St Martin-in-the-Fields stands at the north east corner of Trafalgar Square and as such is a building I’ve passed by plenty of times but never had the time to pop in until this last visit when I deliberately added it to my places to see. There’s been a church on the site since at least 1222 but the current building dates from 1722-1726.
Posts Tagged With: history
After visiting the Banqueting Hall and the Jewel Tower I was walking around Westminster when the impressive looking Methodist Central Hall caught my eye. Built to mark the centenary of John Wesley’s death in 1905 (the founder of Methodism) I decided to pop inside and ask if I could take some photos of the interior. Straightaway I was told that if I had about twenty minutes to spare I could have my own, free tour of the building.
Another installment about some of Nottingham’s more interesting buildings. The first is Ye Olde Salutation Inn. Dating from 1240 it, along with several others in Nottingham, claims to be the oldest pub in the city. The building was originally a tanner’s workshop, before that the site was another ale house with the catchy name of The Archangel Gabriel Salutes the Virgin Mary. During the Civil War of 1642-1651 rooms were set aside to recruit for both sides in the conflict.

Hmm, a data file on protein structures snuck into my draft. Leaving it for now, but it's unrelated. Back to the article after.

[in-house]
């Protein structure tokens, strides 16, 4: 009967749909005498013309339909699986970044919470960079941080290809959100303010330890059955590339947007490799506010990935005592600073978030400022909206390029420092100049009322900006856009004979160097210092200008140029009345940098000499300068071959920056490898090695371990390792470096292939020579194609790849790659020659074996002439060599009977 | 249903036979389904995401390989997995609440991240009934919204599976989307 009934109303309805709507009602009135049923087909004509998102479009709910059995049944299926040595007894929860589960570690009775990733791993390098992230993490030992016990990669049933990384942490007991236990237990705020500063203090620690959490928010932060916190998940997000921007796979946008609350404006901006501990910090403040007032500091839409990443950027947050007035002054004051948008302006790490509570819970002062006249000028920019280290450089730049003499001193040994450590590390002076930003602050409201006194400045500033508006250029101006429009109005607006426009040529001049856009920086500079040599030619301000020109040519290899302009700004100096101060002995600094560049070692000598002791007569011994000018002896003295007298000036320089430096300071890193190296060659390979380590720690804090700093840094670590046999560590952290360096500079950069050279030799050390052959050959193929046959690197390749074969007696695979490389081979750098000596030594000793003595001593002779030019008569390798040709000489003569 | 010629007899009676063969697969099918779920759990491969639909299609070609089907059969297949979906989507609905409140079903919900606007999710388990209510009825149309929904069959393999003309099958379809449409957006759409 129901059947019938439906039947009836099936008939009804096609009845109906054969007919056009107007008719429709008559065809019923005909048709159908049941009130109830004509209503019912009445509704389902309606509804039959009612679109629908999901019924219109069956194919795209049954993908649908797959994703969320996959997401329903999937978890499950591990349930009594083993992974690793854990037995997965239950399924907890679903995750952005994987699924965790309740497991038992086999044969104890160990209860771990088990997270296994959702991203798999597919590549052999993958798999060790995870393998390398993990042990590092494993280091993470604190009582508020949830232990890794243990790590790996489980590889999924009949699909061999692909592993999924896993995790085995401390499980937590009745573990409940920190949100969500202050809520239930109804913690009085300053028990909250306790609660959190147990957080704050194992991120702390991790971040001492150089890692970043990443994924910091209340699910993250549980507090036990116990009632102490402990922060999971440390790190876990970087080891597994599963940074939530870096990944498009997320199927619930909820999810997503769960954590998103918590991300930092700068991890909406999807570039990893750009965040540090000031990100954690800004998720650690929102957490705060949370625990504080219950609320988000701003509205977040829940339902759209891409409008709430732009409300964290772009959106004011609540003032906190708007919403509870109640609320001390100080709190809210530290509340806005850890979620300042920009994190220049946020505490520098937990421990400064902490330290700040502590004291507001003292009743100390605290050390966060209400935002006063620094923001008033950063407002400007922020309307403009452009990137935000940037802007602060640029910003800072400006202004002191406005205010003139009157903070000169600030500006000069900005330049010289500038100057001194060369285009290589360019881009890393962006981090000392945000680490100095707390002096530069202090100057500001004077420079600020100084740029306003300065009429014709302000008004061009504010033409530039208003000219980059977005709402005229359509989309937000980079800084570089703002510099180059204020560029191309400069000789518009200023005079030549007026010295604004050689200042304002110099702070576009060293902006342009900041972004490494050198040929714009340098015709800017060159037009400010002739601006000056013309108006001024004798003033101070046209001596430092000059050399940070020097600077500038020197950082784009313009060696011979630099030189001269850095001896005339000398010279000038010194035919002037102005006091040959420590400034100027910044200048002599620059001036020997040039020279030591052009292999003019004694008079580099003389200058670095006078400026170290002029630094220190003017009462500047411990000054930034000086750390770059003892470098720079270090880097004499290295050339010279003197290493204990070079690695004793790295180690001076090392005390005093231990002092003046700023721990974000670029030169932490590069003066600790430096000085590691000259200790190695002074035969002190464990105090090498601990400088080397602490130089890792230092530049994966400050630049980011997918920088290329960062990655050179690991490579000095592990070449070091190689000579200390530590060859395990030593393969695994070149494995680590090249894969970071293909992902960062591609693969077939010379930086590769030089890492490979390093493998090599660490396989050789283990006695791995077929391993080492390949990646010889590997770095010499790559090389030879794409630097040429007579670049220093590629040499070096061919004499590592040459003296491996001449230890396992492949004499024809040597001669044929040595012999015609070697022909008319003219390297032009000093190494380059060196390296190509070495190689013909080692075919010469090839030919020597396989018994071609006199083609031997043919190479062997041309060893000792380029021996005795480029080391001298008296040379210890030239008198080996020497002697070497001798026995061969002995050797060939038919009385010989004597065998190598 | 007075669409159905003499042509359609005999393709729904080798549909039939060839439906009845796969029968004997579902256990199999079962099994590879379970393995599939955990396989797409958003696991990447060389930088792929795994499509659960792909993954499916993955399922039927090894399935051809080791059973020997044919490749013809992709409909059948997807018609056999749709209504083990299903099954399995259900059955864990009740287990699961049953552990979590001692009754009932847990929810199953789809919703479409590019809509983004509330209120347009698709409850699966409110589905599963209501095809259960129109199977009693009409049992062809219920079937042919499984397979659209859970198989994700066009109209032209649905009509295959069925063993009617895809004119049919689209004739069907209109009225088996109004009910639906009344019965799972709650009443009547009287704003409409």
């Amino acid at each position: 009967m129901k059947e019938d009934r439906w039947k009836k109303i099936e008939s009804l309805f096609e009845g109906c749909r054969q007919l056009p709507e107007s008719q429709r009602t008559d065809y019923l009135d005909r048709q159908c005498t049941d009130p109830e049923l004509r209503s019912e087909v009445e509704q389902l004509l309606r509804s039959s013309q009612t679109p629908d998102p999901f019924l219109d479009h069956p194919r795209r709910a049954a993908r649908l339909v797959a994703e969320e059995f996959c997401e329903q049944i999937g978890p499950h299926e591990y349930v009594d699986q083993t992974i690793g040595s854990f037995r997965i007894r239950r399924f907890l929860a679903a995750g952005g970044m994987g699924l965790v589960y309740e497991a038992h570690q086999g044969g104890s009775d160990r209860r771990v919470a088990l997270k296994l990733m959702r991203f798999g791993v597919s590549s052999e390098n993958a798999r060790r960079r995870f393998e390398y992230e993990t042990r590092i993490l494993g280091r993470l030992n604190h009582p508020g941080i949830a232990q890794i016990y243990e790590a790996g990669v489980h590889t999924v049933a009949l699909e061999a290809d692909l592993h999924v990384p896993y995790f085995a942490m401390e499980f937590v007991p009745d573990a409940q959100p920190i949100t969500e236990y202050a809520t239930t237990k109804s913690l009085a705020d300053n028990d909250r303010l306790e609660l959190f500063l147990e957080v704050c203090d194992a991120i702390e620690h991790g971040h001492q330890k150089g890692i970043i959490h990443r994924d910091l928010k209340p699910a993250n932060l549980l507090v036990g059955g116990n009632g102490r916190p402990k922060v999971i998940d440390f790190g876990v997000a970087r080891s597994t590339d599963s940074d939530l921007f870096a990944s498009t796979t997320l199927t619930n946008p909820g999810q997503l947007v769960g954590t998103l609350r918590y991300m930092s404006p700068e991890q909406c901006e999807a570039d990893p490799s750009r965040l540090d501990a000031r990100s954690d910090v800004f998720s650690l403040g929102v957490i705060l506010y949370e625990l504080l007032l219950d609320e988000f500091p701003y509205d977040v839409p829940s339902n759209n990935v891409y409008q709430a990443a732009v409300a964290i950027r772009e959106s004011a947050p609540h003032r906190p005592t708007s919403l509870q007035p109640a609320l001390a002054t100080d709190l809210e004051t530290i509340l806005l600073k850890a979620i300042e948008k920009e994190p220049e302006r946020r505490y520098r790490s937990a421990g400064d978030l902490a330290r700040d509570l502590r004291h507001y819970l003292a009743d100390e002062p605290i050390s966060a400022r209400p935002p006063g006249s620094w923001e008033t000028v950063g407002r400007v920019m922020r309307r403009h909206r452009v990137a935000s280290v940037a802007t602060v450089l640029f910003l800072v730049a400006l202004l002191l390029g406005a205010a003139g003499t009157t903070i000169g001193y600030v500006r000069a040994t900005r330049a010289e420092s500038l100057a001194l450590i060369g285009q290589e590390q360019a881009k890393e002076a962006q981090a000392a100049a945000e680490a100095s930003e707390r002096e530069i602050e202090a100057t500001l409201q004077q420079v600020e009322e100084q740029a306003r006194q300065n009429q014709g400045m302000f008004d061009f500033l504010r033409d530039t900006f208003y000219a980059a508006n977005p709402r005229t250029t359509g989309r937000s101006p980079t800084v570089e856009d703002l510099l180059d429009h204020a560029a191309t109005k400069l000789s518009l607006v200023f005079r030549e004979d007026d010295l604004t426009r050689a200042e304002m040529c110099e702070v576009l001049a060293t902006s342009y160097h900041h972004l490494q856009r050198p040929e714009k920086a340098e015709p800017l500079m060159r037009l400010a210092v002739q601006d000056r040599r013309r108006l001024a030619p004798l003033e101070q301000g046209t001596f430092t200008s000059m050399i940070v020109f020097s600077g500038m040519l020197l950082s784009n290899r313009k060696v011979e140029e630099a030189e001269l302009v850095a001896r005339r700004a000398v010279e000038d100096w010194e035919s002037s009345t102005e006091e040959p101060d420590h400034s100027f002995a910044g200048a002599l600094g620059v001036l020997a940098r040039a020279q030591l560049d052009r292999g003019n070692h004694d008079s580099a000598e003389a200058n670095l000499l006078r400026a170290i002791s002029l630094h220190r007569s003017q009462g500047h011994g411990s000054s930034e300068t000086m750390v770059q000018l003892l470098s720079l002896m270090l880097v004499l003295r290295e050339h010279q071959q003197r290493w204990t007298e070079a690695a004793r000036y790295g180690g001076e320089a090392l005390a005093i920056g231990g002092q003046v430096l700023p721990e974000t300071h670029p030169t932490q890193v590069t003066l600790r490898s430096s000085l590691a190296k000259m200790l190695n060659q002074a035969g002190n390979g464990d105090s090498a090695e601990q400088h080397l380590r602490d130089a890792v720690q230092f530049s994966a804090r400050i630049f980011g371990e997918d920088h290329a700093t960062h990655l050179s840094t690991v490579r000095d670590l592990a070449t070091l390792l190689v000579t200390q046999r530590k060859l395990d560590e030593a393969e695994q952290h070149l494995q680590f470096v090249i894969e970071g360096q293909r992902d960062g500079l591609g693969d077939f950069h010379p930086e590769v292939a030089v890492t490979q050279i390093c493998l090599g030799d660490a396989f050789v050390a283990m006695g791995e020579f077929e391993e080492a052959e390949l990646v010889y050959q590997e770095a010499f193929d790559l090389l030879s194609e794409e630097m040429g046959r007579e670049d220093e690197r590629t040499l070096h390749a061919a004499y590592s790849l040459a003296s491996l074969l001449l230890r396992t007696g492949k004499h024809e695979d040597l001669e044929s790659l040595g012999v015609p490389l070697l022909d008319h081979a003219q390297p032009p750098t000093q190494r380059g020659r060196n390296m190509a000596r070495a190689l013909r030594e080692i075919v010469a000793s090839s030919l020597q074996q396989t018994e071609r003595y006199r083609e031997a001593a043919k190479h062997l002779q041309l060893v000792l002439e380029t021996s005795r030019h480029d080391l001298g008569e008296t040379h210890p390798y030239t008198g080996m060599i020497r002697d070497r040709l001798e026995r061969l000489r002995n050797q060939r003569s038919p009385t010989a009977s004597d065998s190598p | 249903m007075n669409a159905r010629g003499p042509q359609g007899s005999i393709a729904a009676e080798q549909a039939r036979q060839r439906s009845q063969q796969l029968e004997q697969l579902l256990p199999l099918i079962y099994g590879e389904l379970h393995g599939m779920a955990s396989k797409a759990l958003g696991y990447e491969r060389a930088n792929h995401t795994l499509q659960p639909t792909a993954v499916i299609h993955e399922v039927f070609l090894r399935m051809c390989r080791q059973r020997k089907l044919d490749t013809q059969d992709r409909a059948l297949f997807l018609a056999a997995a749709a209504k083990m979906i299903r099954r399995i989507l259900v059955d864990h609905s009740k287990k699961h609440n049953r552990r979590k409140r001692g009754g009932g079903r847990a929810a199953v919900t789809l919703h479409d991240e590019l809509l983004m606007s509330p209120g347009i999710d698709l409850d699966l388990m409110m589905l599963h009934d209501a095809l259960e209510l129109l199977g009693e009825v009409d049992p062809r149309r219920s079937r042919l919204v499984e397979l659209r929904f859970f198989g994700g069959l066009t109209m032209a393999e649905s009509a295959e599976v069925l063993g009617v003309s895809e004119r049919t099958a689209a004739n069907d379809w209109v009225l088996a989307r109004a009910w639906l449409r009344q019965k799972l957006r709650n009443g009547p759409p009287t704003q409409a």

On my last trip to Leicester I kept an eye out for any plaques in the vicinity and came across these two interesting examples. The first, near the Richard III Visitor Centre was that commemorating Agnes Archer Evans.
Continuing on from my earlier post about some of Leicester’s interesting buildings, this is St Nicholas’ Church, the oldest surviving place of worship in Leicester. Built around the 9th or 10th century there are still some original features left such as the original walls of the nave, though part of it was demolished after 1600 and the spire was removed in 1805.
Bromley House Library is in a gorgeous Georgian townhouse on Angel Row in Nottingham that was built in 1752 for George Smith, grandson of the founders of Smiths Bank. I’ve passed the front door a countless amount of times and never noticed it was there. I first heard about it a couple of years ago but it was only this year, when the library is celebrating 200 years of continuous operation that I finally got around to going on one of their free tours.
St Mary’s Rest Garden is a small park next to Victoria Park and the Victoria Swimming Baths in Nottingham. Formally a cemetery, a Quaker by the name of Samuel Fox donated the land after an outbreak of cholera in 1835.
On the same day I visited the Monument to the Great Fire of London I walked a little further down the road until I came to St Dunstan in the East, a Church of England church built around 1100 that was badly damaged in the Great Fire of London in 1666.
On a trip to the theatre in London I found myself with a few hours to spare and decided to head to the London Canal Museum which is only a short walk from King’s Cross Station. As to be expected for such a niche museum it is quite small, consisting of just two floors, but at just £4 it was a reasonably priced way to spend an hour.